- Higher education is awash in insider trading. Students who come from higher-income, second-, third-, and fourth-generation college-going households have a level of financial and social-emotional support that gives them a serious insider’s edge. Much like “wired” stock traders armed with more information than the public, these forewarned and highly prepared students make choices with better information and have built-in scaffolds that help them navigate the challenges most students face inside and outside the classroom. Indeed, our own work with Degree Map and College Scheduler is all about creating tools to even the playing field, so first-generation students can stand on the shoulders of other successful students and make significantly better choices around degree plans and schedules that sync with their often complicated lives.
- Belief is a barrier. Often first-generation students don’t believe they belong. It’s sometimes called the imposter syndrome—a student feeling like someone is soon going to discover they don’t really deserve to be there. Helping these students see themselves as belonging and likely to be successful is key. It’s why we’ve invested heavily in integrating mindset, goal-setting, and grit messaging into our “nudge work” with students.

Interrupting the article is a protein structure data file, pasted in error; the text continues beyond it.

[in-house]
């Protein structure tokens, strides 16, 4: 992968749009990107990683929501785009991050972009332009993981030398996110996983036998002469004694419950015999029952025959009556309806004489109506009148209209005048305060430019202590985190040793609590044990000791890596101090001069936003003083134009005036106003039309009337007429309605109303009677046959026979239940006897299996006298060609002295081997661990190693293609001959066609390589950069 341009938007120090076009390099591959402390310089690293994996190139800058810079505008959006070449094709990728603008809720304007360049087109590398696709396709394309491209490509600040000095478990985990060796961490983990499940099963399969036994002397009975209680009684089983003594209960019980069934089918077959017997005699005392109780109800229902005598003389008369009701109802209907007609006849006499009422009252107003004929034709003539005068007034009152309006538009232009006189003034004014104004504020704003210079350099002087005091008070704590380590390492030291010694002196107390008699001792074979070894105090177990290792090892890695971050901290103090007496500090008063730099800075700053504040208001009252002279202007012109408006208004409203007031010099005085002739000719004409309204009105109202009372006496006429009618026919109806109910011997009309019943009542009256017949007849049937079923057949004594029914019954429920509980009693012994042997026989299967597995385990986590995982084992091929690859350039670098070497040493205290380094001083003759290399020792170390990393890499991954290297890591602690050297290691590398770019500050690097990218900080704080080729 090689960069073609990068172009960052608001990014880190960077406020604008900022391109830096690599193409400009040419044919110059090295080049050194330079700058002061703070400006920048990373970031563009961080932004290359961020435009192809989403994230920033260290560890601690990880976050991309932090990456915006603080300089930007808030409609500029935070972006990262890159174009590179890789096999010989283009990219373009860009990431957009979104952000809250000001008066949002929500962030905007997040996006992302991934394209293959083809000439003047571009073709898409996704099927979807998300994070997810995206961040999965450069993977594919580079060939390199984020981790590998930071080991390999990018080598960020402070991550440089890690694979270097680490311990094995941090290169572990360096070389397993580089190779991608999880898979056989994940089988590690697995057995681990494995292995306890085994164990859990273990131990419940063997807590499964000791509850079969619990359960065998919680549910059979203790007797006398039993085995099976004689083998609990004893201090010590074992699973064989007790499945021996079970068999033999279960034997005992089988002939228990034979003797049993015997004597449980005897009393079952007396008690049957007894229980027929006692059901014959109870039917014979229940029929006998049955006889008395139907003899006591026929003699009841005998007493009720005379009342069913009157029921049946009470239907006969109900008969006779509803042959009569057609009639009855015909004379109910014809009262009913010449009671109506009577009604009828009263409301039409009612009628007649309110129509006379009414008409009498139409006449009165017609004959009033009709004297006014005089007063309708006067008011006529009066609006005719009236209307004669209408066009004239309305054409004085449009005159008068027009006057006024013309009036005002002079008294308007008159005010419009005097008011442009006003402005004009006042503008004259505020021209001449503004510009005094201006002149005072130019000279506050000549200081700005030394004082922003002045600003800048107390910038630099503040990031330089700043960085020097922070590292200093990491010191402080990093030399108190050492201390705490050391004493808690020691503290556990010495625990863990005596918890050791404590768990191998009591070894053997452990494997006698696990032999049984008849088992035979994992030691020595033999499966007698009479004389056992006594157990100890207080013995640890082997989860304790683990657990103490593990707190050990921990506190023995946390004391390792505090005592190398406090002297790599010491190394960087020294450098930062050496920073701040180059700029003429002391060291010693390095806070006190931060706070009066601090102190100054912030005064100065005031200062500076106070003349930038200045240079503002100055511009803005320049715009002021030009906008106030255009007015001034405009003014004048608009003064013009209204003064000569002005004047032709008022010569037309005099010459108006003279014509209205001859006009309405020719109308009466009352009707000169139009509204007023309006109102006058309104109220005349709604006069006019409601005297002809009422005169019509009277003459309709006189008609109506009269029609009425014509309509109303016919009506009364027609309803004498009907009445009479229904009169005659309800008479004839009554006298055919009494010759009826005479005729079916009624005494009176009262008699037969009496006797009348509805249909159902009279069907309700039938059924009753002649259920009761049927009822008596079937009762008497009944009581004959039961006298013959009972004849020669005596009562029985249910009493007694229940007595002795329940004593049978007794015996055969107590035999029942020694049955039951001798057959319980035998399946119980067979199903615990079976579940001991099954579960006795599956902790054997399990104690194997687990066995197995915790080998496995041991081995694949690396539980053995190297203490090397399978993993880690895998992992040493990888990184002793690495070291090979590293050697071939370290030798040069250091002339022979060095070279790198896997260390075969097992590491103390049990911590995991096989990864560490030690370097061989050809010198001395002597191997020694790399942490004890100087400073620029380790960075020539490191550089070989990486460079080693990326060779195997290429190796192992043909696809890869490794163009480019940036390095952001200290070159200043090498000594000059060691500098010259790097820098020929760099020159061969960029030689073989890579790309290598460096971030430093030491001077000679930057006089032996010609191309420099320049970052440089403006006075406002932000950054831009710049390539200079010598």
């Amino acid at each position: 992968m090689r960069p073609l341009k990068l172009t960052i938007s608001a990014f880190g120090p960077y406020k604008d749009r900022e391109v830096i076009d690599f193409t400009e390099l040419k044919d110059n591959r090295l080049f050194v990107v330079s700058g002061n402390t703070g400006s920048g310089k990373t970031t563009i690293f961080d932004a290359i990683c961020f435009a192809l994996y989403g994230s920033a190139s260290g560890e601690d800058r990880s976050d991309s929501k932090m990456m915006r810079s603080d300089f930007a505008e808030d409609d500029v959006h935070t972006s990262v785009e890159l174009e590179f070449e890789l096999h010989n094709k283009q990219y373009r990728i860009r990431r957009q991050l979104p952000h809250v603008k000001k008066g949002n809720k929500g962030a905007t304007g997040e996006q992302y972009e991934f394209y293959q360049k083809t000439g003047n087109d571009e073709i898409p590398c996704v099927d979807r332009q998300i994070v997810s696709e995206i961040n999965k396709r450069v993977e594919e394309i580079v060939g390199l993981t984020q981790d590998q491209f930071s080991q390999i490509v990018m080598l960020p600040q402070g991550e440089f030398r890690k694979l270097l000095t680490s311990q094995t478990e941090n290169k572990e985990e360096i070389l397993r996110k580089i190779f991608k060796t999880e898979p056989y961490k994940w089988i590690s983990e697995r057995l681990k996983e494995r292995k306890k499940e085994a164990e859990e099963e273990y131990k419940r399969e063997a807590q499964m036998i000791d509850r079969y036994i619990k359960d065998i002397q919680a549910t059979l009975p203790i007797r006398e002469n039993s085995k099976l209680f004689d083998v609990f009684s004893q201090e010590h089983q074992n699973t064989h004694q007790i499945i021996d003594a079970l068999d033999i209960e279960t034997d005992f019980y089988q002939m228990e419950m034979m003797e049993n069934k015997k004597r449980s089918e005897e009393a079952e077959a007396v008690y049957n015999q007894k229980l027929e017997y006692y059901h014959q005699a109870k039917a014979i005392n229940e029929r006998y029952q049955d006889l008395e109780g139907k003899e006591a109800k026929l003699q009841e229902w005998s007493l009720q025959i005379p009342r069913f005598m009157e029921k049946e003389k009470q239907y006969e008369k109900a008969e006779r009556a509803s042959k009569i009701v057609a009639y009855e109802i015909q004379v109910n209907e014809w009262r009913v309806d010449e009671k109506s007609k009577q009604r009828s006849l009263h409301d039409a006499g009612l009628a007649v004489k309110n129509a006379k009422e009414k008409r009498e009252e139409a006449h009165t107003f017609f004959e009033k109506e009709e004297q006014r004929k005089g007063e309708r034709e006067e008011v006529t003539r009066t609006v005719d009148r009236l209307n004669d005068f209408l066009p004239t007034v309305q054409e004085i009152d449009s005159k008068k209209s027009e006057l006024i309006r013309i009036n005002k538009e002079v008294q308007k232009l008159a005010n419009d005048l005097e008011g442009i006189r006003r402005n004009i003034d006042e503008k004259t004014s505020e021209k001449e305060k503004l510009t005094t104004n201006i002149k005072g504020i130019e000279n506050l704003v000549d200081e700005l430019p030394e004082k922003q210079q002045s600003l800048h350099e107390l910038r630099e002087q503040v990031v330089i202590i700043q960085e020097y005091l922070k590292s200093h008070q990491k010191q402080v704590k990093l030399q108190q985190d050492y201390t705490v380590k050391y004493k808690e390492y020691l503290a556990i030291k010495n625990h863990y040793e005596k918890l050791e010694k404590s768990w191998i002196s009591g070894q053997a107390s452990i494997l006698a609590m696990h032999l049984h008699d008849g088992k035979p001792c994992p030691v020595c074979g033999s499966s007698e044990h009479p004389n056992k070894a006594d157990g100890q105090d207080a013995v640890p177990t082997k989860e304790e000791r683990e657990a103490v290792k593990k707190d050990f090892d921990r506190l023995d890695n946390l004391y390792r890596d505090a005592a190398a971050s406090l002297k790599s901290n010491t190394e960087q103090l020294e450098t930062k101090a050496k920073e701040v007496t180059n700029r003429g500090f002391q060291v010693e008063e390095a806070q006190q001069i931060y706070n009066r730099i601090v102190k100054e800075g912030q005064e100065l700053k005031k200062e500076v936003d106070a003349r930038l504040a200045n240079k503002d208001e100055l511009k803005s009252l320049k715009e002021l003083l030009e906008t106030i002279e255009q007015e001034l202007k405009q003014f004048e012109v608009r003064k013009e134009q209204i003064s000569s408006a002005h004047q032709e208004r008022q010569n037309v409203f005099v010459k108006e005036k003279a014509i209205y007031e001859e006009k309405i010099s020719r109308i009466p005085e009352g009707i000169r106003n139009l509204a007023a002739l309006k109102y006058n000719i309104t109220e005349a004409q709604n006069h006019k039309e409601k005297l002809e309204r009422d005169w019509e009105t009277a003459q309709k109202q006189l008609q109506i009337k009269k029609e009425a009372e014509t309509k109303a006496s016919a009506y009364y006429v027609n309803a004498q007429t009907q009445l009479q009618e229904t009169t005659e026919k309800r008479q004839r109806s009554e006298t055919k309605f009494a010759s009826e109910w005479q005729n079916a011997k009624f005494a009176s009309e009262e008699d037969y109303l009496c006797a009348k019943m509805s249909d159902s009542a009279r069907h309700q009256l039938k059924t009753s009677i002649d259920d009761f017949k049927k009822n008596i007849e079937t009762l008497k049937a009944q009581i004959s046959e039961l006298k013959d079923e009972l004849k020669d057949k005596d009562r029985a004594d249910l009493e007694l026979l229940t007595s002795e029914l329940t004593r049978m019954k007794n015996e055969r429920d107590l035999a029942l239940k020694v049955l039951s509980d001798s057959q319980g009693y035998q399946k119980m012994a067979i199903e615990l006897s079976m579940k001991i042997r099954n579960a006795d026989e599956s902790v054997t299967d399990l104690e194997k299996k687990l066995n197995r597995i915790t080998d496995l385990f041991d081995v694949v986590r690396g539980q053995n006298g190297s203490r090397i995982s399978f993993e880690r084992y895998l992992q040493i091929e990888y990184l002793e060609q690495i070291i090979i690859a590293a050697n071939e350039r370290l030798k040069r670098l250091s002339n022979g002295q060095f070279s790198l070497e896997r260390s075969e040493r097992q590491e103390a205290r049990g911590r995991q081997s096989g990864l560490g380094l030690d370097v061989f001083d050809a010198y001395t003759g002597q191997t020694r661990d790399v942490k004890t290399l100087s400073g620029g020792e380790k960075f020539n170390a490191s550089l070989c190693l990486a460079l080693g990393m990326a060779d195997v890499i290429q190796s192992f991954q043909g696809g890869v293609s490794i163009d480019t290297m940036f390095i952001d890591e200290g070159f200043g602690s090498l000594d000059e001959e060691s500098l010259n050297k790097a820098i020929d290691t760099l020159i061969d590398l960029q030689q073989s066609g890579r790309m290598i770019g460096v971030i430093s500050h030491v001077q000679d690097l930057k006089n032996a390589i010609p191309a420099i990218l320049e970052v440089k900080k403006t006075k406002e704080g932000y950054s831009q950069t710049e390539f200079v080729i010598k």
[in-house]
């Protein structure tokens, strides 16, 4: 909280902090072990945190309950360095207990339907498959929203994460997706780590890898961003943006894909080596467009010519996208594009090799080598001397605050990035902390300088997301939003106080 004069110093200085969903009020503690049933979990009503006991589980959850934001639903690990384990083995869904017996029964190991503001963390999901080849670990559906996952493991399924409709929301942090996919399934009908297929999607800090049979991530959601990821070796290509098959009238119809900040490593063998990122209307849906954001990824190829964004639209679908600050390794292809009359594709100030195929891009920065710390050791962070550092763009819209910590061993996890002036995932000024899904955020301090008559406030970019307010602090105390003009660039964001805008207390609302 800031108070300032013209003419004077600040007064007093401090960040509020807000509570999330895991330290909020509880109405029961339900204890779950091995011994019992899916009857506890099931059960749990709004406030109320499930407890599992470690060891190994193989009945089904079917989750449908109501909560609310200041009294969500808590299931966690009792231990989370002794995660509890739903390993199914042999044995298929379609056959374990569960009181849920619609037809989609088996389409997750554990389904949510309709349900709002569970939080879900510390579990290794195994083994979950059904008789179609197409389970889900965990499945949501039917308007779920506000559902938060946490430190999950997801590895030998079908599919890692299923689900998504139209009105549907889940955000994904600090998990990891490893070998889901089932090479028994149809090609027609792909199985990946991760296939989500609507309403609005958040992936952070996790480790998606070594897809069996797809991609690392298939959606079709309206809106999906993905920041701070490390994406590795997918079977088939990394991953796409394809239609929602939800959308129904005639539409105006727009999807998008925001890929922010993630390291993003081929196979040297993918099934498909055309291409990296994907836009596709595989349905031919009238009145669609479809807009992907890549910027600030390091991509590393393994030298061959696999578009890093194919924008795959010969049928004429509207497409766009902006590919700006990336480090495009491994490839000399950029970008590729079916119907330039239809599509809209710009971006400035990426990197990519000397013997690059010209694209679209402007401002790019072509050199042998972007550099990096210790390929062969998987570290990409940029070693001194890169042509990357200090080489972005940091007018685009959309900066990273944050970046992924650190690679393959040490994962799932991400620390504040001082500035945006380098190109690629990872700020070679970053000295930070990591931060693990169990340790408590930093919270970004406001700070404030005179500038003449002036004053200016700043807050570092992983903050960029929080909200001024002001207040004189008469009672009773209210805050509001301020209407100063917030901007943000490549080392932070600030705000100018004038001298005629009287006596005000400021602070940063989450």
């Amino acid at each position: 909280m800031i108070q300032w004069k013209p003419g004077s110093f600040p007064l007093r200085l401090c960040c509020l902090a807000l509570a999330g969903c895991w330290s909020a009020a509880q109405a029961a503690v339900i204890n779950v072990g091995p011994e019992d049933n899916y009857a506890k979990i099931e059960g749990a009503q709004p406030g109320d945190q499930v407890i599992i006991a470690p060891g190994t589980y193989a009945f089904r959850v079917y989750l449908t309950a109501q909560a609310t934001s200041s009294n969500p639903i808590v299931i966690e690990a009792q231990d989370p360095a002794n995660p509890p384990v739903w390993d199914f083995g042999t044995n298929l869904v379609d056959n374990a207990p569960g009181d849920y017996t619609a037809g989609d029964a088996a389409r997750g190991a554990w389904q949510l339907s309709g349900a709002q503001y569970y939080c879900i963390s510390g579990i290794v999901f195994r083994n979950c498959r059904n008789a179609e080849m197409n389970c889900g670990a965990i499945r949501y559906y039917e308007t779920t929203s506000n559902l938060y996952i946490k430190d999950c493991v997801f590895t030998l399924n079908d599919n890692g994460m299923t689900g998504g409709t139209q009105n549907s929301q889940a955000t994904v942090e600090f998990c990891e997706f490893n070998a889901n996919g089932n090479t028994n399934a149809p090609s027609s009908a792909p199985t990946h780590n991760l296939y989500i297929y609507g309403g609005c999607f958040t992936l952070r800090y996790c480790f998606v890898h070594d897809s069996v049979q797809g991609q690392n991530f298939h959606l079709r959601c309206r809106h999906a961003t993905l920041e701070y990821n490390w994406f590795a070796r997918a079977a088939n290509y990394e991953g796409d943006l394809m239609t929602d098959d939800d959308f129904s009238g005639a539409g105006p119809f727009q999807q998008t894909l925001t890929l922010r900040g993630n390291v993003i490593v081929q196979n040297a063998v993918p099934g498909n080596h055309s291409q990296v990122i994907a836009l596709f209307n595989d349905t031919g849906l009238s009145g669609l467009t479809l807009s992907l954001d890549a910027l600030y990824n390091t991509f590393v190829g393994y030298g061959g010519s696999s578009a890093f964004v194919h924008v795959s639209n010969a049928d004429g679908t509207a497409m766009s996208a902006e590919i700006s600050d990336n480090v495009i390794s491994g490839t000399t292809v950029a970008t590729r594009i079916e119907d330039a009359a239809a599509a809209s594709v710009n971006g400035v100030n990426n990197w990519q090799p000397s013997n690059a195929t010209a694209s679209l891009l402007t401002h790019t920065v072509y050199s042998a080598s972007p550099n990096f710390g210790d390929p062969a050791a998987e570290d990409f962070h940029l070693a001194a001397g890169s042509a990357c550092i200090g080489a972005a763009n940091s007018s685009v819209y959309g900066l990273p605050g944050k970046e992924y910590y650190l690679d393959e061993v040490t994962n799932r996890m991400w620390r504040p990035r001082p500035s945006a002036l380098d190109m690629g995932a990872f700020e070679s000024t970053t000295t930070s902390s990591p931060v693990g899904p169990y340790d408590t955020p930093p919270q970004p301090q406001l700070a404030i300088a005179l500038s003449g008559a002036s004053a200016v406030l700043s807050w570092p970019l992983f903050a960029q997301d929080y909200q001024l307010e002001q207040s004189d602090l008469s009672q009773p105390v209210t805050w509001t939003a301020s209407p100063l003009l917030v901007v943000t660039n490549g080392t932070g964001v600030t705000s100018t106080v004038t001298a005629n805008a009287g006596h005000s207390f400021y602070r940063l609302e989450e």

- Life and logistics get in the way. Many first-generation students are working, often while taking care of children, extended family members, and/or parents. While other students are struggling with calculus problems, it’s the simple and often brutal math around housing, transportation, and even buying books that stands in the way of many first-generation students successfully completing courses or programs. Indeed, our second Community Insights Report shows that a significant percentage of students do not persist even though they are doing quite well academically, and life and logistics are often the culprit.
Share this Post
Studies, reports, and thought pieces abound making the case that we need a more, and more diverse learners to be more successful getting to and through higher education if we’re going to meet our societal and economic aspirations in the years to come. As we strive to reach these “more, more, more” goals, we are confronted quickly with the challenges of first-generation students. These are students who are the first in their family to venture on a college or university pathway. In general, they have a harder time finishing what they start in higher education. Not surprisingly, innovations and ideas are flooding forth from academics, institutional leaders, associations, non-profits, foundations, and civic leaders on this issue. Moreover, we’re seeing institutions do the hard work of not only trying, but testing and tuning these efforts, and we’re learning a lot (see the good work of University of South Florida and Del Mar College for two examples). Some of the biggest challenges first-generation students are facing include:
« Previous Post Next Post »